NOVA workers now have a new choice

From the National Union Voice On 30 September over 100 NOVA teachers and staff packed themselves into the small General Union offices in Temmabashi with similar numbers attending meetings over two days in Tokyo.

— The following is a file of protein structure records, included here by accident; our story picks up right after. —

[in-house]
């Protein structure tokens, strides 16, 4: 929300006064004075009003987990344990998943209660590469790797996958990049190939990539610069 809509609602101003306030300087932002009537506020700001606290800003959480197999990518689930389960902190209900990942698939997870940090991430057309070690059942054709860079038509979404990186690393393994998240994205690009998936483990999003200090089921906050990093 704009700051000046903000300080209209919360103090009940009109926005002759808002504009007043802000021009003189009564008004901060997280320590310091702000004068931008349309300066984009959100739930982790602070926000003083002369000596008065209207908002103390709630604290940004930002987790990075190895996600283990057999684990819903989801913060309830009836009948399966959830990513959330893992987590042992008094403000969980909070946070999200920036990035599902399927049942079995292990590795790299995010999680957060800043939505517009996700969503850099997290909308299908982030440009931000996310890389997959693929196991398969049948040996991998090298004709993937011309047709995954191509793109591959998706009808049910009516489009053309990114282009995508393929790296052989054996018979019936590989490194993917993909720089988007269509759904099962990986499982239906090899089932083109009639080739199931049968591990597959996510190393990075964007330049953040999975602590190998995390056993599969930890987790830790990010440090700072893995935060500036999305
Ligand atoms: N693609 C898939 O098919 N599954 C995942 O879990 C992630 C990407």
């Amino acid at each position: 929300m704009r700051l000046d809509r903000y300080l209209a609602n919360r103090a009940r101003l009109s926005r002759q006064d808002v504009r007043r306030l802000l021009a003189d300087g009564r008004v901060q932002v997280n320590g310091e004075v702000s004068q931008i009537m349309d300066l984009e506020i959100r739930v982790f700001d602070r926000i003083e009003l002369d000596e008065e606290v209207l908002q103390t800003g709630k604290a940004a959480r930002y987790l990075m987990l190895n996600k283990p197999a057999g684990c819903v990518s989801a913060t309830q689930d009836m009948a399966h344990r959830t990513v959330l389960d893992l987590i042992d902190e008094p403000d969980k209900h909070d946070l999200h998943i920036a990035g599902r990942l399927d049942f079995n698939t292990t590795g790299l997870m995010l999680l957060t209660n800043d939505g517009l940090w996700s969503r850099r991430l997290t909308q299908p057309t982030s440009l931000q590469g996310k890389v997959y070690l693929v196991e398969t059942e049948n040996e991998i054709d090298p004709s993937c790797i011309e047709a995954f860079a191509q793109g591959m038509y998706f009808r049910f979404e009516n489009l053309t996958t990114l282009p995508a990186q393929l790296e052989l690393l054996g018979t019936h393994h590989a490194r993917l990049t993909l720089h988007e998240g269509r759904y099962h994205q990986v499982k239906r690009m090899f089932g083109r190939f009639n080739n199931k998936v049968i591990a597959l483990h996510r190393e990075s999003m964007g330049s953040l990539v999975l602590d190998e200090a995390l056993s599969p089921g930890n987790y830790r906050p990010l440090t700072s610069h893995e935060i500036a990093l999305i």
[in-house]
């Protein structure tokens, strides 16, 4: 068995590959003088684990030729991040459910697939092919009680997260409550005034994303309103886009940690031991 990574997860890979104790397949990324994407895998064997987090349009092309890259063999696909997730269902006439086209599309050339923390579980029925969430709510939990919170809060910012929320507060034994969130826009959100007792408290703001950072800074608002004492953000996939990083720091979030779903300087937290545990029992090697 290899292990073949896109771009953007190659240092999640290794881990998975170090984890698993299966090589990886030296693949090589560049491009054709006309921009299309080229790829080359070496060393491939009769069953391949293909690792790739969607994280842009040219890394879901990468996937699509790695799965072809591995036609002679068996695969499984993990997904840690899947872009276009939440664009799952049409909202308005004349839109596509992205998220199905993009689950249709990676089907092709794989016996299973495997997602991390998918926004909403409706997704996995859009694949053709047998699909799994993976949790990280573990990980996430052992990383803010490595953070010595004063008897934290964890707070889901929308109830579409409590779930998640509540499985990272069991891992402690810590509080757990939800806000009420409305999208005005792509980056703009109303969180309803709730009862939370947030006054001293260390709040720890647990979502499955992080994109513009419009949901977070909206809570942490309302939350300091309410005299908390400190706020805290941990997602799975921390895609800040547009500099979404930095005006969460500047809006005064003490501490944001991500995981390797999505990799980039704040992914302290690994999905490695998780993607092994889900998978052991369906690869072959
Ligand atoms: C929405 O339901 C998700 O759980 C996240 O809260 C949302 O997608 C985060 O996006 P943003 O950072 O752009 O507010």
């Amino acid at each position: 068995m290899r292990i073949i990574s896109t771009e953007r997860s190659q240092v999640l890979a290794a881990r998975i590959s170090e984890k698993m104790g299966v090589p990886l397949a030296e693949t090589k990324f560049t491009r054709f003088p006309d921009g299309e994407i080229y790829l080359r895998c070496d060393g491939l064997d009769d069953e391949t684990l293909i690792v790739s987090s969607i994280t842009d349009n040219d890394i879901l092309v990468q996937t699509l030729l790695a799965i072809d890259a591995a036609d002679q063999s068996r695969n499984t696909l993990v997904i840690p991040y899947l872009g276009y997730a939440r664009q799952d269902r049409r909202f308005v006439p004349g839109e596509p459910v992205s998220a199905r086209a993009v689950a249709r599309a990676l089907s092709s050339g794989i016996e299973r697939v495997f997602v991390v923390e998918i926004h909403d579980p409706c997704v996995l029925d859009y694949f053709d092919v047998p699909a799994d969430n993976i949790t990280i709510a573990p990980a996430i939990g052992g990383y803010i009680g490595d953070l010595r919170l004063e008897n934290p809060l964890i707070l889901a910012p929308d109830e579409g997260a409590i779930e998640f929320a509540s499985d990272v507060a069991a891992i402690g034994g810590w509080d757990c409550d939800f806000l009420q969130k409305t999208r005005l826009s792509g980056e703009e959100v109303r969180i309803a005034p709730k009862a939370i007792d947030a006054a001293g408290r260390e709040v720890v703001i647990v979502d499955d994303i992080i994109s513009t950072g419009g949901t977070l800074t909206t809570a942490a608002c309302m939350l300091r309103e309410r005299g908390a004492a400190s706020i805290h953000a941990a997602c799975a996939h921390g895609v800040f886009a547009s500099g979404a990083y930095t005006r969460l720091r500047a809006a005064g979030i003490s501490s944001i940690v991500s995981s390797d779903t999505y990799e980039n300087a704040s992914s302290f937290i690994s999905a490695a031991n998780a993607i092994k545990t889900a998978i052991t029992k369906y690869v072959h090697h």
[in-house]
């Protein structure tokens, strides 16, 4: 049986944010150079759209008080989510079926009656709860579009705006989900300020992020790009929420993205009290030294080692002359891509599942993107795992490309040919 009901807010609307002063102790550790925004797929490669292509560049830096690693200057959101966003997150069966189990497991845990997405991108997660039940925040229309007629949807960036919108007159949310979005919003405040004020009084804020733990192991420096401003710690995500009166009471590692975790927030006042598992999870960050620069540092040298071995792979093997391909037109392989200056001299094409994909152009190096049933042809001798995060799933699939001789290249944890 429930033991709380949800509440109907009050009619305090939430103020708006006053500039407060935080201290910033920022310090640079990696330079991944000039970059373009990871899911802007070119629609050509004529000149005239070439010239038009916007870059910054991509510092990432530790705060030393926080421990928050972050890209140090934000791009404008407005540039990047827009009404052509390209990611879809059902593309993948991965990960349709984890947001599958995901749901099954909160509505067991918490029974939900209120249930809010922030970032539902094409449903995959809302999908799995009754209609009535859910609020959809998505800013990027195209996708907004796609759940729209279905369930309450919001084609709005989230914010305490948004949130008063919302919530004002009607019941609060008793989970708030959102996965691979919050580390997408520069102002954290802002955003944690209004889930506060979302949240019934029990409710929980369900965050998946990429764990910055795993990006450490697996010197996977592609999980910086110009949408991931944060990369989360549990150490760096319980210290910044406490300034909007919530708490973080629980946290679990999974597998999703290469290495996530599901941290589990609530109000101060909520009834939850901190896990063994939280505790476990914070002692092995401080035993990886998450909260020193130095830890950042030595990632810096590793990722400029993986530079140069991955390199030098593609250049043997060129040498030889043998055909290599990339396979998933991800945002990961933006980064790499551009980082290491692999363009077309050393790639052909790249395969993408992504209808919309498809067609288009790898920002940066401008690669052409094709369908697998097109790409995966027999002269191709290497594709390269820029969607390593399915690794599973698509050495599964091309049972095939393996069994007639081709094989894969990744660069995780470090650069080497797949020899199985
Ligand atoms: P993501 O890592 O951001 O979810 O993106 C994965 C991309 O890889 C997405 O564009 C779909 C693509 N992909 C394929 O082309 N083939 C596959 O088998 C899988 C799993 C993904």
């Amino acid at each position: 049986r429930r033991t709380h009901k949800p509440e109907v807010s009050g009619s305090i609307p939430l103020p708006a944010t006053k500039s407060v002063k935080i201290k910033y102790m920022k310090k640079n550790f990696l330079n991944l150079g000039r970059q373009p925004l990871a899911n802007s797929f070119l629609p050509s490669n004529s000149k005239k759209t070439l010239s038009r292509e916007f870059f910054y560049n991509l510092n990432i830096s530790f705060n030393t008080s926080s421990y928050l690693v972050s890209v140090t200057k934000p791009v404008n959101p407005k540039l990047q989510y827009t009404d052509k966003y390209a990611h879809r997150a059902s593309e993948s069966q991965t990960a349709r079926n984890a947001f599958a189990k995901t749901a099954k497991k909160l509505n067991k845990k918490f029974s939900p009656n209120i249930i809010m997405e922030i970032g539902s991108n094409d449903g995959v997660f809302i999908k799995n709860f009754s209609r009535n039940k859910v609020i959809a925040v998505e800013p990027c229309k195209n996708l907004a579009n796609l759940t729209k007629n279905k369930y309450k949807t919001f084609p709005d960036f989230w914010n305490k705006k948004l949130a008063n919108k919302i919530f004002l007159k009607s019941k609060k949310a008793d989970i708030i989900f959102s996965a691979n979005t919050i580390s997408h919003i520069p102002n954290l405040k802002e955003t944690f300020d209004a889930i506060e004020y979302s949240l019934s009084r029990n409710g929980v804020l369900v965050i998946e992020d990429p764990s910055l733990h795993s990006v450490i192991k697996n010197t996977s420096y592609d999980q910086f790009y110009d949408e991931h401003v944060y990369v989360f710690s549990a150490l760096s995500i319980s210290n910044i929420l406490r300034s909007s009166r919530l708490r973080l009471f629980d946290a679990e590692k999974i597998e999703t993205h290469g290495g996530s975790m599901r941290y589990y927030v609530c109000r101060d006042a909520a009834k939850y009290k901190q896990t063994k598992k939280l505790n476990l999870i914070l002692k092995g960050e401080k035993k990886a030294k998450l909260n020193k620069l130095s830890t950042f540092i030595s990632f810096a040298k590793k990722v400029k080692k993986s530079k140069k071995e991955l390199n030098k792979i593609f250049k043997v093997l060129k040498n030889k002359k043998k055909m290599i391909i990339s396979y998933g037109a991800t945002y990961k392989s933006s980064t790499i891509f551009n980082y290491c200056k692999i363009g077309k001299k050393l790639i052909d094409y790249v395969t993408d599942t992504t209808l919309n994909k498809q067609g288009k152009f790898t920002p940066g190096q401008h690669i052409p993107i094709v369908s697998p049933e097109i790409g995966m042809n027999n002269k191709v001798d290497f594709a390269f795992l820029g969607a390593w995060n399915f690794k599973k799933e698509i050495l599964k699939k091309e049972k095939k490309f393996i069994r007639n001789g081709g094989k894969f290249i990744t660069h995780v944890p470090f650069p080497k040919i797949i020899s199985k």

The big question that everyone asked was if NOVA was going to go under. Seeing that no one except the presi-dent of NOVA knows the answer to this question, union organizers stuck to answering the questions they could. The meeting covered topics regarding unpaid wages and what will happen to wages if the company goes into bank-ruptcy, which teachers qualified for unemployment insurance and how they could claim their benefits, JMA and shakai hoken, housing, and a host of other concerns that normal people have when they fear losing their live-lihoods, especially those in a foreign country. But more importantly the meeting covered in contents and feeling why the unionization of the language teaching industry is necessary. In short, the general consensus was that without a union, teachers and staff have no way to balance the unbridled power of the eikaiwa industry, an in-dustry that does have a reputation for unsavoury practices. The General Union, as stated by one organizer, “Has accomplished far more at NOVA than what our numbers should have allowed us to, but this is not enough and sadly this condition will continue until the vast majority of eikaiwa workers see the need for un-ionization.” This is the one positive thing that may come out of this crisis. For the first time since the drug testing scandal at NOVA in 1994, hundreds of NOVA teachers are coming together, and are armed with information about the un-ion and their rights. The climate of fear that has been NOVA for many years may have been broken and if the company survives and teachers and staff see to it that they do not lose their belief in the fairness that a union can bring, we may see real change ; not only at NOVA, but throughout the industry. These teachers and staff that have now attended their first ever un-ion meeting in Japan now have a real choice; build a union strong enough to challenge the big language schools or suffer with no information or support the next time bankruptcy rears its ugly head either at NOVA or some other chain school. Cynics, and there are many, will cry that the union is trying to take advan-tage of a large group of people simply to increase its numbers and is in fact happy about NOVA’s possible demise. Let the cynics talk, but let’s not be-lieve them. The only party in the ei-kaiwa industry that has ever had the best interests of staff, teachers, and students at heart is the union, now teachers and staff has the information in front of their eyes, we hope that they will yearn for the fairness brought by mass unionization and join the un-ion either at NOVA or their next work-place. All of us in the language industry have the ability to revolutionize this indus-try, to take the whole industry and force it to change, so that the problems from this current crisis never have to be relived at either NOVA or another company.

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